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Those of us who have worked for large companies know that “branding” comes with a 462 page document called The Branding Guidelines. If you read the document cover to cover you would find out how much space needs to be open around a logo in a document or presentation, how the company’s name can and cannot be written, and how each and every product needs to be referenced.
October 21, 2009
var-brandingThose of us who have worked for large companies know that “branding” comes with a 462 page document called The Branding Guidelines. If you read the document cover to cover you would find out how much space needs to be open around a logo in a document or presentation, how the company’s name can and cannot be written, and how each and every product needs to be referenced. But can branding guidelines help small VARs? You bet. Here are four quick tips…
…to help VARs with branding:
Make your name original: I learned this very important rule from marketing expert and social media guru David Meerman Scott. Growing up I had a last name to end all last names Loitherstein. While it was a mouthful and no one EVER spelled it right, it was original. If you searched Heather Loitherstein everything that came up was about me or one article about my brother Scott Loitherstein and someone else named Heather. Now, if you search for Heather Margolis you get content on 30 people who aren’t me, content about me, and content on the most downloaded woman of 2003 Cindy Margolis – not related. To better differentiate myself online I always, I mean ALWAYS use my middle initial: Heather K. Margolis is how you will find me all over the web.
Consistency is Key: Use your name, company and personal, the same way everywhere. This not only keeps the integrity of your company or personal branding but it also makes you easier to find on the internet. One of the worst things CA (formerly Computer Associates) did was to change to the acronym CA. It’s one thing to search IBM, HP, or EMC, because they aren’t a group of letters that would ever form a word, but search CA and you get everything from Cat to California Waterfowl Association. We all know why they changed it but did they have to use CA?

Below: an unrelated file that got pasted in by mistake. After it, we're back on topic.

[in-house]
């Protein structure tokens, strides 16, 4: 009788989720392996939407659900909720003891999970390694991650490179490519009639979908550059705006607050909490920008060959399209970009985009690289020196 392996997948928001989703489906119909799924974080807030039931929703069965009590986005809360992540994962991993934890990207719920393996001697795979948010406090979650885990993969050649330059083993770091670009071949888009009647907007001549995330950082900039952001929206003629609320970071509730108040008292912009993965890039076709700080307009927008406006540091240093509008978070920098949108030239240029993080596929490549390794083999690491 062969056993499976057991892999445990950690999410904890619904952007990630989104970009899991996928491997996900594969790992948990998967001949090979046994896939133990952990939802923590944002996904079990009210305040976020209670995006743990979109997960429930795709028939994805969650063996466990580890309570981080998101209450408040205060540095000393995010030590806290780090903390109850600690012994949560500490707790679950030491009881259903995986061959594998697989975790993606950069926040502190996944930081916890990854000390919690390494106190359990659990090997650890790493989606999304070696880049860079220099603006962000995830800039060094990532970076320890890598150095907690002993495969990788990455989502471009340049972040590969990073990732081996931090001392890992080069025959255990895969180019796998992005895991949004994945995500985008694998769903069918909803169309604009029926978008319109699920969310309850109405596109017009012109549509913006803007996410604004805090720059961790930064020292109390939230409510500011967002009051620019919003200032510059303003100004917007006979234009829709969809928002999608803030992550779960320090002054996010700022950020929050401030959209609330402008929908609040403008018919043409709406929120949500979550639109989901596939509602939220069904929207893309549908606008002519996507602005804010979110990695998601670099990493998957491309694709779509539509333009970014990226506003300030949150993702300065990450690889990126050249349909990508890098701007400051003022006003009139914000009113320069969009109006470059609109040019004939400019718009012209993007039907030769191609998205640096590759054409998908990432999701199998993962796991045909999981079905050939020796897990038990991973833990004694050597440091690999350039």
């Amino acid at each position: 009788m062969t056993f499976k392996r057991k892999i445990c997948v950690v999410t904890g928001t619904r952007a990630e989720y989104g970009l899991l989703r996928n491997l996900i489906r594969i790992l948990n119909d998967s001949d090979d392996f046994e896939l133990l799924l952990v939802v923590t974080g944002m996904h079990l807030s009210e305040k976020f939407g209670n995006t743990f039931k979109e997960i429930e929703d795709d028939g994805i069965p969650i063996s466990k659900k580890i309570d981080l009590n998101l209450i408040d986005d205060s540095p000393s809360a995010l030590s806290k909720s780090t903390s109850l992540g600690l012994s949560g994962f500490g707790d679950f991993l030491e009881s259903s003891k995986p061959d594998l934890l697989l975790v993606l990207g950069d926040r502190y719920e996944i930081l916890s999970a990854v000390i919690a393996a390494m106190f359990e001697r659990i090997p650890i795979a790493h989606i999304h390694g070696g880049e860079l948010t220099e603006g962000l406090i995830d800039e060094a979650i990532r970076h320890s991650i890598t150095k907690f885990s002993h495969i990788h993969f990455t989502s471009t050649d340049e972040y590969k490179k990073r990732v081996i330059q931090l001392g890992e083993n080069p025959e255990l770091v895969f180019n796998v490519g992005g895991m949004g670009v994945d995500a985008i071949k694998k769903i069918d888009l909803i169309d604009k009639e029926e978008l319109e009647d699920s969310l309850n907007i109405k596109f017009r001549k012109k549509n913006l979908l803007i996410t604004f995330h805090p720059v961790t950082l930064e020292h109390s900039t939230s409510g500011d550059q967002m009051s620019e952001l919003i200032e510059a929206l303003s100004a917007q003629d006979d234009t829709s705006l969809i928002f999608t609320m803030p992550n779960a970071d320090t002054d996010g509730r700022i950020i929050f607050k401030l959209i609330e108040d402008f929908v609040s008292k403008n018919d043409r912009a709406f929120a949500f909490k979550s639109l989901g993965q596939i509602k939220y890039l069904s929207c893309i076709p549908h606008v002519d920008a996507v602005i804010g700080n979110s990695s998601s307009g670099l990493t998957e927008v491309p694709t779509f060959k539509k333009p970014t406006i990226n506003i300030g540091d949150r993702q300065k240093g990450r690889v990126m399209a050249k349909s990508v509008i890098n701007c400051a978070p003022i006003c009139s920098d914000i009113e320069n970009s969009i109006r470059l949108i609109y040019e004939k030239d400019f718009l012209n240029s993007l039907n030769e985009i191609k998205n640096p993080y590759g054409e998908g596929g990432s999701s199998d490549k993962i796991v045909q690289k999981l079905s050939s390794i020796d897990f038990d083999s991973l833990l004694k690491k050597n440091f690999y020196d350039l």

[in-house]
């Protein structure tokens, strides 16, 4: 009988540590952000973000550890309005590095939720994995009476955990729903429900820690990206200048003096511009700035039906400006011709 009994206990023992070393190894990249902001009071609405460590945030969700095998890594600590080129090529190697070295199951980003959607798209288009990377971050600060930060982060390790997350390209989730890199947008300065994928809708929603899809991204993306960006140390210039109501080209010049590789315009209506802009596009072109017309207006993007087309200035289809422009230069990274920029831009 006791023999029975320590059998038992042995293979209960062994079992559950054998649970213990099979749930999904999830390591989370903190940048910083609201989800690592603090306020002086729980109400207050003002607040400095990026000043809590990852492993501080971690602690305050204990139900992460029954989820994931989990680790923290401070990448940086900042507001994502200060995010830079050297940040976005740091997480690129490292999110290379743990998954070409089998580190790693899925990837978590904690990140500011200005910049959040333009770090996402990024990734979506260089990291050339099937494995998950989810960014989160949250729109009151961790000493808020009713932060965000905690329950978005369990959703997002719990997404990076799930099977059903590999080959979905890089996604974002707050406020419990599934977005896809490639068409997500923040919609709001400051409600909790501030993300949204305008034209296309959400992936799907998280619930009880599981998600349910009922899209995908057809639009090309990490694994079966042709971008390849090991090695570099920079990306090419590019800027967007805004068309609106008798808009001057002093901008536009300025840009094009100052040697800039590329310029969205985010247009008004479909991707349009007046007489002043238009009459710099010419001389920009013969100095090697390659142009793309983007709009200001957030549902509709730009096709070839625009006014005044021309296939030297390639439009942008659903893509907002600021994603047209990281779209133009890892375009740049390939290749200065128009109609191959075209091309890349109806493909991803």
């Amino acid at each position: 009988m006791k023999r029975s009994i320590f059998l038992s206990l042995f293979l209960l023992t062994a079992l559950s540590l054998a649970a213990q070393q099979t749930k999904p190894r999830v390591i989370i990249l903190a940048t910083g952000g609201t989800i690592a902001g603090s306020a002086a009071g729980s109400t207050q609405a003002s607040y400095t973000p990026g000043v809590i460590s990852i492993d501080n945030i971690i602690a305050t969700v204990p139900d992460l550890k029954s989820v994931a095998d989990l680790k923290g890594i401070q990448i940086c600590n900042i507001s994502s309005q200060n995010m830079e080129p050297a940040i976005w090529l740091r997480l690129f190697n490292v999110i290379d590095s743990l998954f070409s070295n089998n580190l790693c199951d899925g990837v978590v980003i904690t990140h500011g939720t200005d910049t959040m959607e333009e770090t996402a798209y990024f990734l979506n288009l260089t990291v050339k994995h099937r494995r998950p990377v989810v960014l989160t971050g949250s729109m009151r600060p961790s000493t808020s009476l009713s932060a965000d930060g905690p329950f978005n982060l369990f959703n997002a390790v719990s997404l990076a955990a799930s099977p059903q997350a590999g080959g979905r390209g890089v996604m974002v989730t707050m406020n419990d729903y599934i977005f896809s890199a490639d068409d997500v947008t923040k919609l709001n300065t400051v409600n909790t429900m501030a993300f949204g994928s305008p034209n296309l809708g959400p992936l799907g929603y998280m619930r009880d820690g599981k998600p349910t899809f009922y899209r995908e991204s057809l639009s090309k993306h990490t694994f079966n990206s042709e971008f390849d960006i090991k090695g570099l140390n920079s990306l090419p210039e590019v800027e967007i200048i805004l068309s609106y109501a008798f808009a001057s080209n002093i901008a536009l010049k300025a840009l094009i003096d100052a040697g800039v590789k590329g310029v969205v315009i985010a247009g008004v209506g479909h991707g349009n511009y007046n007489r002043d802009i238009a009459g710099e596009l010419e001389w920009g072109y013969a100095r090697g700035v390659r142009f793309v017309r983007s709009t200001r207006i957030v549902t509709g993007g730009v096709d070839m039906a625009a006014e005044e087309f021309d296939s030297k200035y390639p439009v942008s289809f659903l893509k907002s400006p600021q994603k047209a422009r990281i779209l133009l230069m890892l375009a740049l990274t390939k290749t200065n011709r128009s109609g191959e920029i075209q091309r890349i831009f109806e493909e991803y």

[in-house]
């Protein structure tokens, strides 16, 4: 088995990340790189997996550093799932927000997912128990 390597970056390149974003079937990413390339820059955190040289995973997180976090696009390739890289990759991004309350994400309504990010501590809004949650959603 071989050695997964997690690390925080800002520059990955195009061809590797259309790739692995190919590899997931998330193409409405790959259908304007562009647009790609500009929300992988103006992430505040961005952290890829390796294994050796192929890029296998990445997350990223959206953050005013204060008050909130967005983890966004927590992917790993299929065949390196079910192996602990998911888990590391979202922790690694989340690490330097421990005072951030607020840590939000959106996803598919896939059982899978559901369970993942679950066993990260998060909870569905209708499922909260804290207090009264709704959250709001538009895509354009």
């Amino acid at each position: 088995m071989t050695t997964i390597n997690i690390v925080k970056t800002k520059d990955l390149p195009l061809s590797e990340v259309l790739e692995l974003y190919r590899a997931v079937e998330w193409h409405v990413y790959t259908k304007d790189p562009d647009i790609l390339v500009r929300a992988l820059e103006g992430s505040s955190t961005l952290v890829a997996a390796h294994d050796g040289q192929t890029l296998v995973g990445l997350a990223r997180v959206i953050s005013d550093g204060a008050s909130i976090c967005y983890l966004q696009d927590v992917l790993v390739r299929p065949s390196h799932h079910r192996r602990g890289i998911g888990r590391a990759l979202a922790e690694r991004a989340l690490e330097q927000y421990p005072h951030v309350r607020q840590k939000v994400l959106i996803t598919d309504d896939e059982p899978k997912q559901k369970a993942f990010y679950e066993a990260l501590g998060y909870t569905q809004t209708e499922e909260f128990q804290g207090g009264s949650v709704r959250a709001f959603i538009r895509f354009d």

Control the buzz: Are people talking about you? Chances are if you’re putting your brand or your name out there to be noticed, they are. It’s so important that you know what they are saying and where so you can either thank them and comment or engage in debate. Google alerts notify you as soon as something is posted. I have alerts set up for Channel Maven, Channel Maven Consulting, Heather K. Margolis, Heather Margolis, and a bunch of my clients. This way I know what is being said and can respond immediately.
Ambiguity doesn’t work on the web: In business school everyone talked about embracing the ambiguity. Great when you’re talking strategy internally, not great on the web. When people see your website, your LinkedIn profile, your twitter account they need to know in 3 seconds or less what value you are going to provide to them. Make it simple and if you’re name is not, you need to overcompensate everywhere else. Channel Maven Consulting, you know I’m in the Channel, I think I’m smart, and I’m a Consultant.
This is just the tip of the iceberg but a foundation that is really important to get right before starting to launch your Social Media/SEO initiatives. Important to a channel organization but also important to VAR’s, SI’s, and MSP’s. Brand your company and yourself.
I’d love to hear other tips or horror stories around good or bad online branding practices.
Contributing blogger Heather K. Margolis, the Channel Maven, has led channel programs for major IT companies. She also has extensive lead generation and marketing experience. Follow The VAR Guy via RSS; Facebook; Identi.ca; Twitter; and via his Newsletter; Webcasts and Resource Center. Plus, visit www.VARtweet.com.
Heather K. Margolis, a self proclaimed “recovering channel professional,” founded Channel Maven in early 2009. Heather is passionate about enabling vendors and their channel partners to drive more business through their channel programs. Having led channel programs for companies like EMC, EqualLogic and Dell, Heather helps channel organizations of all sizes build smarter channel programs, manage channel relationships to find added value, and engage their communities through social and traditional media. Heather regularly speaks to manufacturer and channel partner audiences about getting the most from social and traditional media. She also speaks to a variety of audiences about entrepreneurship, building a service business, and B2B strategy.
A proud alum of Babson’s MBA program, Heather grew up in Massachusetts and now calls beautiful Boulder, Colorado, home where she and her husband (and dog Zoe) can be found hiking, foodie-ing, or attempting to tear up the slopes.
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